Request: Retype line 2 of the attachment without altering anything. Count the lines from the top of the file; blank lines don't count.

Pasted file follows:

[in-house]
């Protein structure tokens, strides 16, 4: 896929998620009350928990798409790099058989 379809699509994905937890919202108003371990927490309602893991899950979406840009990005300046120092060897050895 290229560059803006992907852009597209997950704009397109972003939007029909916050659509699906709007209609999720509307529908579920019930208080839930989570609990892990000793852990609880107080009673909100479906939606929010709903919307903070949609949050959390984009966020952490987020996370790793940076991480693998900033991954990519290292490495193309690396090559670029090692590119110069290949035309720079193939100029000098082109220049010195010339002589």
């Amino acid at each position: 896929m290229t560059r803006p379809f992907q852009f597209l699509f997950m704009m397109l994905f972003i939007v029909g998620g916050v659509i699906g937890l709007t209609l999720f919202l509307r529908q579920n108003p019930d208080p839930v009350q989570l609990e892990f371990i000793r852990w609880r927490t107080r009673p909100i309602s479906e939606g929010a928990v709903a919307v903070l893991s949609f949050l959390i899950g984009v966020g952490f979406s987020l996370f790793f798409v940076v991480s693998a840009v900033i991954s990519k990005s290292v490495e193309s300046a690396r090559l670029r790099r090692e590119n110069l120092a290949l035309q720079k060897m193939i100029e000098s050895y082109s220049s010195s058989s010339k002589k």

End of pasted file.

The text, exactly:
């Protein structure tokens, strides 16, 4: 896929998620009350928990798409790099058989 379809699509994905937890919202108003371990927490309602893991899950979406840009990005300046120092060897050895 290229560059803006992907852009597209997950704009397109972003939007029909916050659509699906709007209609999720509307529908579920019930208080839930989570609990892990000793852990609880107080009673909100479906939606929010709903919307903070949609949050959390984009966020952490987020996370790793940076991480693998900033991954990519290292490495193309690396090559670029090692590119110069290949035309720079193939100029000098082109220049010195010339002589």